- Major System Files
- Disks & directories
- System Utilities
- Installing Windows
- O.S. Upgrade
- Syst. Boot Sequences
- Installing devices
- O.S. Optimization
- Common Error Codes
- Diagnostic tools
- Operational problems
- Network capabilities
- Internet protocols
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- Troubleshooting Windows-specific printing problems
- Print spool is stalled
This can be solved by clicking on the File menu from the Printer Properties and selecting Restart Printing.
- Incorrect/incompatible driver for print
First make sure that this is the proper driver for the printer if it is, try removing then reinstalling the driver.
Try using the Generic/Text Only printer driver for your printer. This can help determine whether or not your printing problem is related to your printer driver. If the Generic driver works try getting a new driver from the manufacturers web site.
- Incorrect parameter
Use Device Manager to Verify Port Settings Use Device Manager to verify that your printer port settings are correct and that no resource conflicts exist.
- Other Common problems
- General Protection Faults
General protection faults (GPIs) are caused when a program tries to access a portion of memory that is has not been allocated by Windows or is already being used by another program or TSR. When this happens the screen turns blue with the GPF error message.
Run scandisk / defrag
Remove any TSRs or programs which were running before the GPF.
Remove and reinstall the program that caused the GPF.
Disable power management and screen savers
If you frequently receive GPF errors from different programs you may have to reinstall windows
- Bluescreen error (BSOD)
- Illegal operation
This program has performed an illegal operation or This program has produced a General Protection Fault . Both of these messages refer to the same type of error. Windows has attempted to write information to a space in its memory that is already in use by the program. Reboot the computer, if problem persists run scandisk.
- Invalid working directory
Ensure that the path in Working Directory is correct, or make sure the CD is in the drive and that the drive is mapped, windows loaded without logging you into the network and mapping the appropriate drive letter specified in the application shortcut properties.
- System lock up
Problems with applications or hardware can lock up a system for many reasons. When the system locks up reboot the computer this usually corrects the problem. If lock ups occur with a certain application frequently try removing and reinstalling the application. In the event that your computer continually locks up with different applications, try running Scandisk and Defrag if this does not help it could be a hardware problem such as an overheated CPU.
- Option (Sound card, modem, input device) will not function
Check Device Manager to see if the device is listed and working properly if not reinstall drivers, if this does not work:
Check for conflicting IRQ's
Check that card is seated in the mother board properly
- Application will not start or load
If an application does not start, you should first restart the system . If this does not solve the problem, try reinstalling the application. Some applications require certain DLL or runtime files which are not included with windows or they may be the wrong versions.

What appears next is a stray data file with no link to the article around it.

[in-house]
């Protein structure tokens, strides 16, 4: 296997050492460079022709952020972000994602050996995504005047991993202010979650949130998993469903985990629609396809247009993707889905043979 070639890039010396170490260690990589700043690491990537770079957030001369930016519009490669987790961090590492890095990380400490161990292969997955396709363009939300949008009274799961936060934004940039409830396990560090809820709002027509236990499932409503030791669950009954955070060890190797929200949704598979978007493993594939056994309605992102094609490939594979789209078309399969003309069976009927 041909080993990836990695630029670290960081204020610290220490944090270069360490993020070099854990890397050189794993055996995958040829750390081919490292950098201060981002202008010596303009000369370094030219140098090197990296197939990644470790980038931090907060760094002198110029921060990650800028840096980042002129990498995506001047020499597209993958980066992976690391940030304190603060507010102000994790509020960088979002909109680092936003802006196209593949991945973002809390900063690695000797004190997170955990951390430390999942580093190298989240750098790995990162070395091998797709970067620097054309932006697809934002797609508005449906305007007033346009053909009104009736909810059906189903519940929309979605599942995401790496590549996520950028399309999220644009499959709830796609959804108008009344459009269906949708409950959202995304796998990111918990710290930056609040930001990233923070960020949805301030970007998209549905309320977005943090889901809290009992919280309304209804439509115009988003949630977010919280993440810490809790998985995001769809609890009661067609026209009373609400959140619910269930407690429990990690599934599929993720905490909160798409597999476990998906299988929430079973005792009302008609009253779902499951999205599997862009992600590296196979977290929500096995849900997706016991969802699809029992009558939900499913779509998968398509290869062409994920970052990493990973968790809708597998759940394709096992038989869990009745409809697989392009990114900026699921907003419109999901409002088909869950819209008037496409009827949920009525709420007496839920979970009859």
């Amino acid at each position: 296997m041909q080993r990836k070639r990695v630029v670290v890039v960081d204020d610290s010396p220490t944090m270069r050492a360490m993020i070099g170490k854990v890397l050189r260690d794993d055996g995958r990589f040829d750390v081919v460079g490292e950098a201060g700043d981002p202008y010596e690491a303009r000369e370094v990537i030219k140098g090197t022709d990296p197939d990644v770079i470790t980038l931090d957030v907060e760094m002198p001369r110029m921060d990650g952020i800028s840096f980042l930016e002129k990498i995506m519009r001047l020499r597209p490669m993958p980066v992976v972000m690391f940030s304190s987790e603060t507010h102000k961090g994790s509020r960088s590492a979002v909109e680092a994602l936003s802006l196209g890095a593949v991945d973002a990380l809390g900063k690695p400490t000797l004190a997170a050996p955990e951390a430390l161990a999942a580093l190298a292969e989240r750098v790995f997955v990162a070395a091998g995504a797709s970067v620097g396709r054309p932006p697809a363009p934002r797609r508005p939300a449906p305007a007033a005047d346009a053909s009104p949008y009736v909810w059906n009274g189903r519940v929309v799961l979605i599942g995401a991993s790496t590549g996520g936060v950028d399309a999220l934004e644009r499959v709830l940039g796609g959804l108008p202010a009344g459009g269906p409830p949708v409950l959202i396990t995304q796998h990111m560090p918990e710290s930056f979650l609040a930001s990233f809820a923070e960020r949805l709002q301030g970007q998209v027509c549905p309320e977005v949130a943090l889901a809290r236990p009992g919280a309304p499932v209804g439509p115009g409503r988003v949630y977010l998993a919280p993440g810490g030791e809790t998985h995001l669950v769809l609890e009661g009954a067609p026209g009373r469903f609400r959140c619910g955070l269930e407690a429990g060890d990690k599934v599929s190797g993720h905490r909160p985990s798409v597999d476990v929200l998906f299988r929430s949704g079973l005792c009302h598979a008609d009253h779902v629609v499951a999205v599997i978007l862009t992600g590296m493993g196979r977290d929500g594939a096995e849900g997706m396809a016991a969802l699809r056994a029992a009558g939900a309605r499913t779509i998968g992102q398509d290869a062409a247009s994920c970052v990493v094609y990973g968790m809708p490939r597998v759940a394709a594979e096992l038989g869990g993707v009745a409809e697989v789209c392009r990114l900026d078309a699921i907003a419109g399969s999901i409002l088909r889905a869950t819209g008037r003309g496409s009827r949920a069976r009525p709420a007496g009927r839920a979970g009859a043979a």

- Cannot log on to network (option - NIC not working)
The most common network adapter problems are interrupt conflict and transceiver setting.
Things to Check:
Do the setting on the card match the setting in the network software you using
Is there a conflict between IRQ's
Is there an I/O address conflict
Is there a memory conflict
Is the cable attached securely
Is the adapter card set to the correct speed setting for the network
- Applications don't install
- Network connection
Is the correct user name and password being used
Are the proper protocols installed
Are network cables loose, damaged, connected or to long
Is the network adapter card working properly
- Viruses and virus types
- What they are
A computer virus is a program designed to spread itself by first infecting executable files or the system areas of hard and floppy disks and then making copies of itself.
- TSR (Terminate Stay Resident) programs and virus
These programs start when you first turn on your computer and stay in memory, ready for your use, even if they are not active on your screen. These programs can take system resources. These stay resident programs may include screen savers, anti-virus protection, and any DOS or Windows programs that were opened but never shut off.
Terminate and Stay Resident. "Memory Resident" viruses go into memory and stay there while the computer is still running. TSR viruses usually design a method by which they are put into memory when the computer is booted, and then run until the computer is shut down.
- Sources (floppy, emails, etc.)
Virus code must be executed to have any effect, files that are pure data, such as graphics, sound, and plain text files are usually safe. The virus code has to be in a form, such as an .exe, .com, bat or a Word .doc file, that the computer will try to execute.
If your computer is infected with a boot sector virus, the virus tries to write copies of itself to the system areas of floppy disks and hard disks. Then the infected floppy disks may infect other computers that boot from them, and the virus copy on the hard disk will try to infect still more floppies.
You can't get a virus by reading a plain-text E-mail message, it is only when you open an attachment containing an executable program.
- How to determine presence
In most cases, it is difficult to detect a virus, erratic system behavior, frequent lock ups, system won't boot all these could be caused by a virus. The only way to know for sure if a virus present is to use Antivirus software
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